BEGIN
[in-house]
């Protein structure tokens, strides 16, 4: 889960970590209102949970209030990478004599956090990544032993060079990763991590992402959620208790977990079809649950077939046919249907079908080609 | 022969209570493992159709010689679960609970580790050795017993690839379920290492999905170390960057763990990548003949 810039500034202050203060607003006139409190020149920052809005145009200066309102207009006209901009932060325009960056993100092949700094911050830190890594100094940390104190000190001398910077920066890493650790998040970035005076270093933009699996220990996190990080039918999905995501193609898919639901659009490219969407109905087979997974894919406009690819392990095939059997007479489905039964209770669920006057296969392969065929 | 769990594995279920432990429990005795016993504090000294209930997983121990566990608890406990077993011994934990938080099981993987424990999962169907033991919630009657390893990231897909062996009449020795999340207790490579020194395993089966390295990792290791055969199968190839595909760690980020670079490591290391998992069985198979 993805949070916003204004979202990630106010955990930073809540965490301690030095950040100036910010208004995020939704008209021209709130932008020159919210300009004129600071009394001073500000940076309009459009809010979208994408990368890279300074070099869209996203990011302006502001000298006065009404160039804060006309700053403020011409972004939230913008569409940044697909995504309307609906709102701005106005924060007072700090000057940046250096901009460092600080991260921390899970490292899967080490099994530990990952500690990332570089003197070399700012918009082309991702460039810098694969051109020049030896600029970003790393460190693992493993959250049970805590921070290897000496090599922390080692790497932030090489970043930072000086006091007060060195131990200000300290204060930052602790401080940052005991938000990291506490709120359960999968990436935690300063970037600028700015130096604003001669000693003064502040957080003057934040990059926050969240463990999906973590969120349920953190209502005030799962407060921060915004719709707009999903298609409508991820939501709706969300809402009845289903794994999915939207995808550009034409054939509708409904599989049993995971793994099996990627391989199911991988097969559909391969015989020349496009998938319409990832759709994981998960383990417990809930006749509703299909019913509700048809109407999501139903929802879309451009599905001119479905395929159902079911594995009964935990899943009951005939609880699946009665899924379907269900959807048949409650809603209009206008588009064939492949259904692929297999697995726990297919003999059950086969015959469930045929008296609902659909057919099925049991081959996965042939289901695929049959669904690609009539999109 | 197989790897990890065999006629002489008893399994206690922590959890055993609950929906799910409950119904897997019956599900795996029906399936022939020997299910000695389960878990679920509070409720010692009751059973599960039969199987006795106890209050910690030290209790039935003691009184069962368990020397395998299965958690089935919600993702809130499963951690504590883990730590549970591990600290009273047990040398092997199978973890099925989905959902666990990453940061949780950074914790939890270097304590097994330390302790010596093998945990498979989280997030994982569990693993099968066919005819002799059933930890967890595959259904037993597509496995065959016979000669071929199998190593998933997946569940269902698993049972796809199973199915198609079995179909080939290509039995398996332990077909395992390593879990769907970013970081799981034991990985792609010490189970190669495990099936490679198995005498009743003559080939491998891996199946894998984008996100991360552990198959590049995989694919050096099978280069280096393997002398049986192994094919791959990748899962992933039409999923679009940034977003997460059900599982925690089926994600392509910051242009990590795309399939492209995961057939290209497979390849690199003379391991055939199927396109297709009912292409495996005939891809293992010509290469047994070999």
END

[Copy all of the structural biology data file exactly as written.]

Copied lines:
[in-house]
């Protein structure tokens, strides 16, 4: 889960970590209102949970209030990478004599956090990544032993060079990763991590992402959620208790977990079809649950077939046919249907079908080609 | 022969209570493992159709010689679960609970580790050795017993690839379920290492999905170390960057763990990548003949 810039500034202050203060607003006139409190020149920052809005145009200066309102207009006209901009932060325009960056993100092949700094911050830190890594100094940390104190000190001398910077920066890493650790998040970035005076270093933009699996220990996190990080039918999905995501193609898919639901659009490219969407109905087979997974894919406009690819392990095939059997007479489905039964209770669920006057296969392969065929 | 769990594995279920432990429990005795016993504090000294209930997983121990566990608890406990077993011994934990938080099981993987424990999962169907033991919630009657390893990231897909062996009449020795999340207790490579020194395993089966390295990792290791055969199968190839595909760690980020670079490591290391998992069985198979 993805949070916003204004979202990630106010955990930073809540965490301690030095950040100036910010208004995020939704008209021209709130932008020159919210300009004129600071009394001073500000940076309009459009809010979208994408990368890279300074070099869209996203990011302006502001000298006065009404160039804060006309700053403020011409972004939230913008569409940044697909995504309307609906709102701005106005924060007072700090000057940046250096901009460092600080991260921390899970490292899967080490099994530990990952500690990332570089003197070399700012918009082309991702460039810098694969051109020049030896600029970003790393460190693992493993959250049970805590921070290897000496090599922390080692790497932030090489970043930072000086006091007060060195131990200000300290204060930052602790401080940052005991938000990291506490709120359960999968990436935690300063970037600028700015130096604003001669000693003064502040957080003057934040990059926050969240463990999906973590969120349920953190209502005030799962407060921060915004719709707009999903298609409508991820939501709706969300809402009845289903794994999915939207995808550009034409054939509708409904599989049993995971793994099996990627391989199911991988097969559909391969015989020349496009998938319409990832759709994981998960383990417990809930006749509703299909019913509700048809109407999501139903929802879309451009599905001119479905395929159902079911594995009964935990899943009951005939609880699946009665899924379907269900959807048949409650809603209009206008588009064939492949259904692929297999697995726990297919003999059950086969015959469930045929008296609902659909057919099925049991081959996965042939289901695929049959669904690609009539999109 | 197989790897990890065999006629002489008893399994206690922590959890055993609950929906799910409950119904897997019956599900795996029906399936022939020997299910000695389960878990679920509070409720010692009751059973599960039969199987006795106890209050910690030290209790039935003691009184069962368990020397395998299965958690089935919600993702809130499963951690504590883990730590549970591990600290009273047990040398092997199978973890099925989905959902666990990453940061949780950074914790939890270097304590097994330390302790010596093998945990498979989280997030994982569990693993099968066919005819002799059933930890967890595959259904037993597509496995065959016979000669071929199998190593998933997946569940269902698993049972796809199973199915198609079995179909080939290509039995398996332990077909395992390593879990769907970013970081799981034991990985792609010490189970190669495990099936490679198995005498009743003559080939491998891996199946894998984008996100991360552990198959590049995989694919050096099978280069280096393997002398049986192994094919791959990748899962992933039409999923679009940034977003997460059900599982925690089926994600392509910051242009990590795309399939492209995961057939290209497979390849690199003379391991055939199927396109297709009912292409495996005939891809293992010509290469047994070999």